The Times reported this week that newly released files about the United States’ refusal to grant citizenship to the former Irish Olympic swimming coach could lead to political pressure to deport him.
“We will note that with interest and act on it if we can but I am conscious that this may be subject of a future legal action,” the tánaiste said in response to a question from Maureen O’Sullivan, the independent TD.
“Unfortunately, sometimes time is a barrier in bringing successful convictions. I do not want to say that is the case in this instance, but the state will do all it can to try to bring individuals to justice who have been accused of sexual abuse.”
The new documents about Mr Gibney will be released as part of an investigation by Irvin Muchnick, a journalist based in San Francisco.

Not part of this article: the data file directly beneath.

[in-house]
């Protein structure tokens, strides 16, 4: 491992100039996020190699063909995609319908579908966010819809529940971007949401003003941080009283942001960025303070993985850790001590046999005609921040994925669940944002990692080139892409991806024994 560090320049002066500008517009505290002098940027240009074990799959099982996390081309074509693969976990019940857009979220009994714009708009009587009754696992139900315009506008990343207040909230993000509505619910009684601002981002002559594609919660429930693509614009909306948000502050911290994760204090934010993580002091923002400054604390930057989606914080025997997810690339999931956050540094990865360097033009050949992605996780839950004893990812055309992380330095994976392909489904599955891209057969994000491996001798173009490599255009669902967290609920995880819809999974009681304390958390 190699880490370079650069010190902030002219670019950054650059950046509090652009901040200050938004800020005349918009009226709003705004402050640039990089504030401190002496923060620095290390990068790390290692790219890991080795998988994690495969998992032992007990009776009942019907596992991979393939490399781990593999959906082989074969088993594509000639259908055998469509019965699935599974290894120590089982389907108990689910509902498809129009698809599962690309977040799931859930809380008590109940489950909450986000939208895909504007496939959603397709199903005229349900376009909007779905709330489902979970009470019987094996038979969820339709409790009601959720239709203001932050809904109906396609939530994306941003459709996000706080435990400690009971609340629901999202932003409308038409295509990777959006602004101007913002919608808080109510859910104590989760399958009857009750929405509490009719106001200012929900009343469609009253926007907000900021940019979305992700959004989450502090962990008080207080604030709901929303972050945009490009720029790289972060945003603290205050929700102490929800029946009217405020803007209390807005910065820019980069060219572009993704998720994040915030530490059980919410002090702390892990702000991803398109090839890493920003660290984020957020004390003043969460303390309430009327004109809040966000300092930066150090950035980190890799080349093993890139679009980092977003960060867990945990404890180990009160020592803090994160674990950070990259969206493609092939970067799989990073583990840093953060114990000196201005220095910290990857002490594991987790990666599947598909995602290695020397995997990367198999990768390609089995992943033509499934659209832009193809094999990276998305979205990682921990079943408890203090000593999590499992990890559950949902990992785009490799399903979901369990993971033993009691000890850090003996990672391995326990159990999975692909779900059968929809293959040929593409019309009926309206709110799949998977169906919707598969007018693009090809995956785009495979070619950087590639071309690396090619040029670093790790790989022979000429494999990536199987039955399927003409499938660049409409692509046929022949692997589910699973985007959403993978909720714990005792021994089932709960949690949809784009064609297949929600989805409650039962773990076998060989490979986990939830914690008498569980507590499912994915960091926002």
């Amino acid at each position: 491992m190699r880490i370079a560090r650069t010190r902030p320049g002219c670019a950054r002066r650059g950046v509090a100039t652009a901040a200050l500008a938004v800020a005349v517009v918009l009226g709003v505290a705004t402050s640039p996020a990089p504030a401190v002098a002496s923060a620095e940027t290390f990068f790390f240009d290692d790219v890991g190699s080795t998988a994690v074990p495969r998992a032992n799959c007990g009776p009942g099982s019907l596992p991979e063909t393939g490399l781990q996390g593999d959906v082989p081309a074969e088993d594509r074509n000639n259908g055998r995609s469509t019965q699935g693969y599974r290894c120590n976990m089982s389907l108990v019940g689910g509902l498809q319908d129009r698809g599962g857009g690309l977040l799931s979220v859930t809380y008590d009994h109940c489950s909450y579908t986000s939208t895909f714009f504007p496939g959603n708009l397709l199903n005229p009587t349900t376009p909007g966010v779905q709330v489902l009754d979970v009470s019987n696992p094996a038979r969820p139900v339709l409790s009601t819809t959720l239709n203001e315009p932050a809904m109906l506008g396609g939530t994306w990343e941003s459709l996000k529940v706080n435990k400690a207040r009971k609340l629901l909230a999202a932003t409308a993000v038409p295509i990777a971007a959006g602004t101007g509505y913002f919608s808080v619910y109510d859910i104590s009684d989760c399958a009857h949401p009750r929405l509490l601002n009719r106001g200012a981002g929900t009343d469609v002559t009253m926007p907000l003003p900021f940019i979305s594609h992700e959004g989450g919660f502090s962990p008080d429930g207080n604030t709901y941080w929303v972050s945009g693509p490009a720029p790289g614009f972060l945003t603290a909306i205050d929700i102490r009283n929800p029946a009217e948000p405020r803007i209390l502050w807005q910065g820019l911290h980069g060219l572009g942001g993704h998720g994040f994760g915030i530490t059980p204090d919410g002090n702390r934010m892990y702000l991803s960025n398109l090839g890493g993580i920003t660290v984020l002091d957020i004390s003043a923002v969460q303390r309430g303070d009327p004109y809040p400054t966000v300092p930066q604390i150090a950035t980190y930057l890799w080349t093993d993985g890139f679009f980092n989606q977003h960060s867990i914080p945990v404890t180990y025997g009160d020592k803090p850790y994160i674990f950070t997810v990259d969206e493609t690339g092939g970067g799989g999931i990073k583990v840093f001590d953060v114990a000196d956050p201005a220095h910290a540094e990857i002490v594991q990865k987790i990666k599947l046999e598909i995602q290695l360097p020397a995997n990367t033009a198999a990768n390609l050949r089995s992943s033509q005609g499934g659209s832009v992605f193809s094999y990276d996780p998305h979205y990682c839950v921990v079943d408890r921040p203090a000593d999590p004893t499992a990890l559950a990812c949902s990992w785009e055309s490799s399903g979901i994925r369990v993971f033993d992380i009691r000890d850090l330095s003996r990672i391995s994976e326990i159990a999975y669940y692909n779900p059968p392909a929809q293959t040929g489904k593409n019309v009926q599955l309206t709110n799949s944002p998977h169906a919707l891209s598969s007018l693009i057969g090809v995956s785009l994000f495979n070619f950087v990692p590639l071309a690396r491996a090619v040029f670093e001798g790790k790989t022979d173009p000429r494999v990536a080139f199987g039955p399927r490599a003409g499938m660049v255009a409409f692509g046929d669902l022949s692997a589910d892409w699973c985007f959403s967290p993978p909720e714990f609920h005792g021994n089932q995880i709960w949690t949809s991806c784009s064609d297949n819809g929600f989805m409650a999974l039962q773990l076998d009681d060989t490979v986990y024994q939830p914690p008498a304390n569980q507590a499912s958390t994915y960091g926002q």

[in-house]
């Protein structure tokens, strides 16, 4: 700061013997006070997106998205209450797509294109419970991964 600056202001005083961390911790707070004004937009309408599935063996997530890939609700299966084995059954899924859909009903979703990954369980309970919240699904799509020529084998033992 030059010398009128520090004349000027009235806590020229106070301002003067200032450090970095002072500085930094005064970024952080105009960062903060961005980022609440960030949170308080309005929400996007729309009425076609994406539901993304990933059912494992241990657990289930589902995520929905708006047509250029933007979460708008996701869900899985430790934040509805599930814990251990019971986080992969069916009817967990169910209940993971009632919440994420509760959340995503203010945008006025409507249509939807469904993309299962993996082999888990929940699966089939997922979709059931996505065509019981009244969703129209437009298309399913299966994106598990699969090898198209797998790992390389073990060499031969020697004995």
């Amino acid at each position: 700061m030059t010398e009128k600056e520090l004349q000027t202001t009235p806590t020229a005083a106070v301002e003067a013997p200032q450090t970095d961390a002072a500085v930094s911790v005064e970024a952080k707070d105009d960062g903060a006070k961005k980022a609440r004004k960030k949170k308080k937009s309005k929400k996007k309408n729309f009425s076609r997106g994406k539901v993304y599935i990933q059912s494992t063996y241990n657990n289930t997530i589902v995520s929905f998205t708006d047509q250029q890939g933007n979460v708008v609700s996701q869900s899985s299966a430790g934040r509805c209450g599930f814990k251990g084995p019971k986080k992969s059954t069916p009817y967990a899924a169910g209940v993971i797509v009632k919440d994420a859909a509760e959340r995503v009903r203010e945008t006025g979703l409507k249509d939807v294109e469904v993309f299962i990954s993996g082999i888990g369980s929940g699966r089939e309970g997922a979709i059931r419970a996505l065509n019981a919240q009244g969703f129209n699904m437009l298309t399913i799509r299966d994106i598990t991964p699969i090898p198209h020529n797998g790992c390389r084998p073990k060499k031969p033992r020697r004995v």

Mr Gibney avoided trial after he was charged in Ireland in 1993 with sexually assaulting and raping 27 young swimmers while he was the Irish national swim coach. He fled to the United States. Mr Muchnick was seeking to obtain his immigration file.
During a hearing, Charles R Breyer, a federal judge, questioned Mr Gibney’s status in the country as he was without citizenship but no move was made to deport him. “We’re not a refuge for paedophiles,” Judge Breyer said.
Mr Gibney won a judicial review in 1994 that prevented the Irish director of public prosecutions from pressing ahead with its case. It was ruled that he could not defend himself against the charges because too much time had elapsed since the alleged crimes, which dated from the 1960s to the late 1980s.